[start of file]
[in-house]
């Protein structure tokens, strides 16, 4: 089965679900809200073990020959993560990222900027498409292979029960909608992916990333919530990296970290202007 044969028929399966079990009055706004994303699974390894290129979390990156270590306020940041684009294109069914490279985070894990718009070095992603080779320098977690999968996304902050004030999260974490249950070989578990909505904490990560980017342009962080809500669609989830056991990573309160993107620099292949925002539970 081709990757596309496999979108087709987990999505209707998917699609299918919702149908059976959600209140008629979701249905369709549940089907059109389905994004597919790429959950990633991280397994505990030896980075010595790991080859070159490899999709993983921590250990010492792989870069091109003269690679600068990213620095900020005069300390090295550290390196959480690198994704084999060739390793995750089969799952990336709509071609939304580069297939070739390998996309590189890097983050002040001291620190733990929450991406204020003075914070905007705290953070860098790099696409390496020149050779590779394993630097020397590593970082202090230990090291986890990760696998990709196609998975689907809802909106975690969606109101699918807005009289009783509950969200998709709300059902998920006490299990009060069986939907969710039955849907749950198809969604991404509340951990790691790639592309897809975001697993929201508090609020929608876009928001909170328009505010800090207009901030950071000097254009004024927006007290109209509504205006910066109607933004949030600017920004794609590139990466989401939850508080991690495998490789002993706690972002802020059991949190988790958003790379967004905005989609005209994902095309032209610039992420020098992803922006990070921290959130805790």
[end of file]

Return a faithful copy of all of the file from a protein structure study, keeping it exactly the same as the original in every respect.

[in-house]
């Protein structure tokens, strides 16, 4: 089965679900809200073990020959993560990222900027498409292979029960909608992916990333919530990296970290202007 044969028929399966079990009055706004994303699974390894290129979390990156270590306020940041684009294109069914490279985070894990718009070095992603080779320098977690999968996304902050004030999260974490249950070989578990909505904490990560980017342009962080809500669609989830056991990573309160993107620099292949925002539970 081709990757596309496999979108087709987990999505209707998917699609299918919702149908059976959600209140008629979701249905369709549940089907059109389905994004597919790429959950990633991280397994505990030896980075010595790991080859070159490899999709993983921590250990010492792989870069091109003269690679600068990213620095900020005069300390090295550290390196959480690198994704084999060739390793995750089969799952990336709509071609939304580069297939070739390998996309590189890097983050002040001291620190733990929450991406204020003075914070905007705290953070860098790099696409390496020149050779590779394993630097020397590593970082202090230990090291986890990760696998990709196609998975689907809802909106975690969606109101699918807005009289009783509950969200998709709300059902998920006490299990009060069986939907969710039955849907749950198809969604991404509340951990790691790639592309897809975001697993929201508090609020929608876009928001909170328009505010800090207009901030950071000097254009004024927006007290109209509504205006910066109607933004949030600017920004794609590139990466989401939850508080991690495998490789002993706690972002802020059991949190988790958003790379967004905005989609005209994902095309032209610039992420020098992803922006990070921290959130805790």